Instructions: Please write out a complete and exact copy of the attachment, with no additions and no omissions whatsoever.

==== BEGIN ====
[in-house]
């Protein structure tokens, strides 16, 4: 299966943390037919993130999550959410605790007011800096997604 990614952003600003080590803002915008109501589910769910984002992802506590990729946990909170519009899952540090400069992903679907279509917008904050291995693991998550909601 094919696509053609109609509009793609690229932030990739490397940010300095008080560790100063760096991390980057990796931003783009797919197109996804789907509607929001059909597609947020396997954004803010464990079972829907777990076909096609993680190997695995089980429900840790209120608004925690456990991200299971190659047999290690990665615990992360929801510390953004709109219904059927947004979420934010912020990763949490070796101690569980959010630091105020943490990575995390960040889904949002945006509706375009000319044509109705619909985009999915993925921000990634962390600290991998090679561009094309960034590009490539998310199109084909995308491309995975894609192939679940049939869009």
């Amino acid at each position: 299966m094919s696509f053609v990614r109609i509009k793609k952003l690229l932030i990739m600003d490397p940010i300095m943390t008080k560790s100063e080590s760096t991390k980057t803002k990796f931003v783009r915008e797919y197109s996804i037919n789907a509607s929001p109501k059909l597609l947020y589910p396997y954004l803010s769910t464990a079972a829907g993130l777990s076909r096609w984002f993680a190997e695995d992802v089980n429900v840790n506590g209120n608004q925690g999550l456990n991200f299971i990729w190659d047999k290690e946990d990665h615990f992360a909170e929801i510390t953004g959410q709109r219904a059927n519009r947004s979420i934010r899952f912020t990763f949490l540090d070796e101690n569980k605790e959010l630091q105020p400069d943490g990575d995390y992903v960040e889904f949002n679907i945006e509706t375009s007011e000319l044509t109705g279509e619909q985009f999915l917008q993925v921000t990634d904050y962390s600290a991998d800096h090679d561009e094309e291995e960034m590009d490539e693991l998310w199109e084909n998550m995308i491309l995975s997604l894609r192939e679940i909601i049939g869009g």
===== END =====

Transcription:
[in-house]
């Protein structure tokens, strides 16, 4: 299966943390037919993130999550959410605790007011800096997604 990614952003600003080590803002915008109501589910769910984002992802506590990729946990909170519009899952540090400069992903679907279509917008904050291995693991998550909601 094919696509053609109609509009793609690229932030990739490397940010300095008080560790100063760096991390980057990796931003783009797919197109996804789907509607929001059909597609947020396997954004803010464990079972829907777990076909096609993680190997695995089980429900840790209120608004925690456990991200299971190659047999290690990665615990992360929801510390953004709109219904059927947004979420934010912020990763949490070796101690569980959010630091105020943490990575995390960040889904949002945006509706375009000319044509109705619909985009999915993925921000990634962390600290991998090679561009094309960034590009490539998310199109084909995308491309995975894609192939679940049939869009």
């Amino acid at each position: 299966m094919s696509f053609v990614r109609i509009k793609k952003l690229l932030i990739m600003d490397p940010i300095m943390t008080k560790s100063e080590s760096t991390k980057t803002k990796f931003v783009r915008e797919y197109s996804i037919n789907a509607s929001p109501k059909l597609l947020y589910p396997y954004l803010s769910t464990a079972a829907g993130l777990s076909r096609w984002f993680a190997e695995d992802v089980n429900v840790n506590g209120n608004q925690g999550l456990n991200f299971i990729w190659d047999k290690e946990d990665h615990f992360a909170e929801i510390t953004g959410q709109r219904a059927n519009r947004s979420i934010r899952f912020t990763f949490l540090d070796e101690n569980k605790e959010l630091q105020p400069d943490g990575d995390y992903v960040e889904f949002n679907i945006e509706t375009s007011e000319l044509t109705g279509e619909q985009f999915l917008q993925v921000t990634d904050y962390s600290a991998d800096h090679d561009e094309e291995e960034m590009d490539e693991l998310w199109e084909n998550m995308i491309l995975s997604l894609r192939e679940i909601i049939g869009g």